Janet Yellen's Dovish Swan Song

Last week Janet Yellen made her final scheduled semiannual monetary report to Congress and the Senate. Her position as chair expires on February 3, 2018, and President Donald Trump has a team looking for a possible replacement. We will have to wait and see who will next lead the Federal Reserve.

Janet Yellen’s testimony was widely considered to be dovish, and the markets ended the day with equity and bond prices higher. In light of persistently weaker than expected inflation data, Yellen left the door open for a more gradual rise in interest rates than what was previously anticipated. As she said in her prepared remarks, “With inflation continuing to run below the Committee's 2 percent longer-run objective, the FOMC indicated in its June statement that it intends to carefully monitor actual and expected progress toward our symmetric inflation goal…Of course, considerable uncertainty always attends the economic outlook. There is, for example, uncertainty about when—and how much—inflation will respond to tightening resource utilization.”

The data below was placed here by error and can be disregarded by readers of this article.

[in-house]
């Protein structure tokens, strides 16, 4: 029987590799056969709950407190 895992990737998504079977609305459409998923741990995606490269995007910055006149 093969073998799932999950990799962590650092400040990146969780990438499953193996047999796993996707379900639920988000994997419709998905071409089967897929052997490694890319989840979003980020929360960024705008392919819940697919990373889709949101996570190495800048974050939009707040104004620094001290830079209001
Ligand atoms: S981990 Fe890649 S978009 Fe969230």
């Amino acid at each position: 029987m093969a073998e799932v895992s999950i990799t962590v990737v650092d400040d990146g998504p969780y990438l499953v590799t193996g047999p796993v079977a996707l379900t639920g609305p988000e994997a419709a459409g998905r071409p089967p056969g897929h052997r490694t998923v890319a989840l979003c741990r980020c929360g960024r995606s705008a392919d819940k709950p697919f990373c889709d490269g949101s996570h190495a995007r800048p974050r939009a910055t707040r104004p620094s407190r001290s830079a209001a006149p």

Yellen gave further lift to the markets by reiterating that any reduction in the Federal Reserve’s balance sheet will be gradual, and there is no firm date for when this tapering will begin. However, expectations are that tapering will begin in 2017. All this dovishness seems strange to us. We were so accustomed in recent years to the Fed playing the hawk among worldwide central bankers. Yet now Yellen appears more dovish while there is an increasingly hawkish tone from Europe, the U.K. and Canada.

The Federal Reserve’s small change in policy is interesting, but in reality, the impact of recent news is not as important as the fundamentals: central banks around the world remain highly accommodating, worldwide GDP growth is positive and looking up in many areas, and inflation expectations are subdued. All these fundamentals create an attractive environment for fixed income investors, regardless of the dovish tone of Yellen’s swan song.

Source: The Federal Reserve, Bloomberg, The Financial Times